Replacing one franchise quarterback with another is easier said than done. Sure San Francisco did it with Joe Montana and Steve Young. Green Bay did it with Brett Favre and Aaron Rogers. The Colts did it with Peyton Manning and Andrew Luck. It is pretty hard to find other success stories.

The difficulty of trying to find your next franchise quarterback while your team still has one ranges somewhere between completing King Authur’s hunt for the Questing Beast and seeing Haley’s Comet – many try but only a few succeed.

Word is that 2017 NFL Draft is a weak one for quarterbacks, and even if it were not, the chances of a franchise quarterback slipping to the Steelers at the 30th pick are non-existent.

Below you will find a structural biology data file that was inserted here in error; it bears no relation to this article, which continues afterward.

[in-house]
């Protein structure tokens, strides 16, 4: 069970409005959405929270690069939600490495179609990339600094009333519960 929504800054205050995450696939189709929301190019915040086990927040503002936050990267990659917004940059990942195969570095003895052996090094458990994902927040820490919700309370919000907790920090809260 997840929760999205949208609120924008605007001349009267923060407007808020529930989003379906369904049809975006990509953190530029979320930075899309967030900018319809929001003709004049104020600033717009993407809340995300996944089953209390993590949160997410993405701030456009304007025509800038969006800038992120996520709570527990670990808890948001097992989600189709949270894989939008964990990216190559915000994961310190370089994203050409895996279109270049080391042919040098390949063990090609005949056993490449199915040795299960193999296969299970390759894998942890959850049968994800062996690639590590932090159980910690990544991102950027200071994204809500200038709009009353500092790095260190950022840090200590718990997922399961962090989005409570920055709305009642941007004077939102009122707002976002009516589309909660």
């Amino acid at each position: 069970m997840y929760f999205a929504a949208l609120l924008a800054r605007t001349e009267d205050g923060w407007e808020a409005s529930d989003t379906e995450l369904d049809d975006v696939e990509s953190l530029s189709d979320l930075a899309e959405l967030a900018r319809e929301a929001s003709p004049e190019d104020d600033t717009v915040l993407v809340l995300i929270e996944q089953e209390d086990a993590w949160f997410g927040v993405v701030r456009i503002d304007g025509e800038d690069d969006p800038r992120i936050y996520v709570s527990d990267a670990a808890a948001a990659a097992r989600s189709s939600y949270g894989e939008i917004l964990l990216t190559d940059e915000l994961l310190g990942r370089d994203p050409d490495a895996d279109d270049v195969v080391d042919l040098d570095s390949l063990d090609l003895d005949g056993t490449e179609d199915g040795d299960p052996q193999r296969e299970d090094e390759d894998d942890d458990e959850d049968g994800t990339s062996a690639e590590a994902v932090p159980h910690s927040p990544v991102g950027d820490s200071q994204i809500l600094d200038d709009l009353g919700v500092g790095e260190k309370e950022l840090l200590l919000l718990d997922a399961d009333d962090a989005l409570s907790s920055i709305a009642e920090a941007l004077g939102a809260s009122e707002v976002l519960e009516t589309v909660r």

If the Steelers can select excellent value at quarterback with their third or 2nd round pick then they might want to consider it, but barring that, focusing on players who help bring home Lombardi Number Seven in 2017 as opposed to trying to lasso a unicorn would represent a far wiser investment of Pittsburgh’s draft capital.

But when all is said and done, Ben’s public utterance of the word “retirement” doesn’t change any of the dynamics at work and the Steelers 2017 draft need at quarterback must be considered Low-Moderate.

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Steelers Free Agent Signings of Hunter, Davis Sensabaugh & Tyson Alualu Offer Insurance

Ever notice how a certain album produces a few hit singles, while another just sort of hits you with one nice song after another, until you look up in February and realize it was just nominated for a Grammy?